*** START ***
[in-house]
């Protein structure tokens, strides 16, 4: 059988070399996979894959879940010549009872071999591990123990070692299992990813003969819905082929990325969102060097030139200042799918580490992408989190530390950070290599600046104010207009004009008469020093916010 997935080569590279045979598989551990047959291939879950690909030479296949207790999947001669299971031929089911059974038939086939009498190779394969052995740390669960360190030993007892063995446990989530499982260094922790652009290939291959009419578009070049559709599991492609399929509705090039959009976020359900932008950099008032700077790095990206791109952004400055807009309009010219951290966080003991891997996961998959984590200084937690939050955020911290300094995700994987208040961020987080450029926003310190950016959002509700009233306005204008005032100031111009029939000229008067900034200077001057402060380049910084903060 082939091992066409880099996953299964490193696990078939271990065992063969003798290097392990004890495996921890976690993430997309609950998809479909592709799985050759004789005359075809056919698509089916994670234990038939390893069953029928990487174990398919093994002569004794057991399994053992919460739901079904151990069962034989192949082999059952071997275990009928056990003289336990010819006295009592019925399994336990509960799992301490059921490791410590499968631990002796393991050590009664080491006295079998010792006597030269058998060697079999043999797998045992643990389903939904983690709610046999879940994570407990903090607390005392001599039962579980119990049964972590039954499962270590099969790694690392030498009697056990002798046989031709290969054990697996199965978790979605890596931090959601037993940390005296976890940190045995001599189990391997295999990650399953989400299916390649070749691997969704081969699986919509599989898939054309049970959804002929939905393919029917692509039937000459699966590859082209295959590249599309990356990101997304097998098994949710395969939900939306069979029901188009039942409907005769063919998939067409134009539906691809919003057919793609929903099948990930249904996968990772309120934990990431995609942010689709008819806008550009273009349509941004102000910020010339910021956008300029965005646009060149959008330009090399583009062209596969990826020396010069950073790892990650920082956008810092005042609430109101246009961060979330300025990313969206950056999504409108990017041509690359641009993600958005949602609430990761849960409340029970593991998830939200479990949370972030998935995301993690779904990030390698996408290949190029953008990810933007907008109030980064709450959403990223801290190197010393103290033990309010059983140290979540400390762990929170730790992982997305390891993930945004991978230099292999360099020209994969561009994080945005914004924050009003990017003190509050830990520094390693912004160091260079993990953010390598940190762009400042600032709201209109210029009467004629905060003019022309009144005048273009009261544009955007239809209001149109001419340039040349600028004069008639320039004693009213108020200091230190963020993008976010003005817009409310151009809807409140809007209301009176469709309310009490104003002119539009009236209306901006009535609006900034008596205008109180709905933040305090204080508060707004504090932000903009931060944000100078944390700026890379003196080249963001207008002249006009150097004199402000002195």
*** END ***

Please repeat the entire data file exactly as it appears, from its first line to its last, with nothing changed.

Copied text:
[in-house]
């Protein structure tokens, strides 16, 4: 059988070399996979894959879940010549009872071999591990123990070692299992990813003969819905082929990325969102060097030139200042799918580490992408989190530390950070290599600046104010207009004009008469020093916010 997935080569590279045979598989551990047959291939879950690909030479296949207790999947001669299971031929089911059974038939086939009498190779394969052995740390669960360190030993007892063995446990989530499982260094922790652009290939291959009419578009070049559709599991492609399929509705090039959009976020359900932008950099008032700077790095990206791109952004400055807009309009010219951290966080003991891997996961998959984590200084937690939050955020911290300094995700994987208040961020987080450029926003310190950016959002509700009233306005204008005032100031111009029939000229008067900034200077001057402060380049910084903060 082939091992066409880099996953299964490193696990078939271990065992063969003798290097392990004890495996921890976690993430997309609950998809479909592709799985050759004789005359075809056919698509089916994670234990038939390893069953029928990487174990398919093994002569004794057991399994053992919460739901079904151990069962034989192949082999059952071997275990009928056990003289336990010819006295009592019925399994336990509960799992301490059921490791410590499968631990002796393991050590009664080491006295079998010792006597030269058998060697079999043999797998045992643990389903939904983690709610046999879940994570407990903090607390005392001599039962579980119990049964972590039954499962270590099969790694690392030498009697056990002798046989031709290969054990697996199965978790979605890596931090959601037993940390005296976890940190045995001599189990391997295999990650399953989400299916390649070749691997969704081969699986919509599989898939054309049970959804002929939905393919029917692509039937000459699966590859082209295959590249599309990356990101997304097998098994949710395969939900939306069979029901188009039942409907005769063919998939067409134009539906691809919003057919793609929903099948990930249904996968990772309120934990990431995609942010689709008819806008550009273009349509941004102000910020010339910021956008300029965005646009060149959008330009090399583009062209596969990826020396010069950073790892990650920082956008810092005042609430109101246009961060979330300025990313969206950056999504409108990017041509690359641009993600958005949602609430990761849960409340029970593991998830939200479990949370972030998935995301993690779904990030390698996408290949190029953008990810933007907008109030980064709450959403990223801290190197010393103290033990309010059983140290979540400390762990929170730790992982997305390891993930945004991978230099292999360099020209994969561009994080945005914004924050009003990017003190509050830990520094390693912004160091260079993990953010390598940190762009400042600032709201209109210029009467004629905060003019022309009144005048273009009261544009955007239809209001149109001419340039040349600028004069008639320039004693009213108020200091230190963020993008976010003005817009409310151009809807409140809007209301009176469709309310009490104003002119539009009236209306901006009535609006900034008596205008109180709905933040305090204080508060707004504090932000903009931060944000100078944390700026890379003196080249963001207008002249006009150097004199402000002195």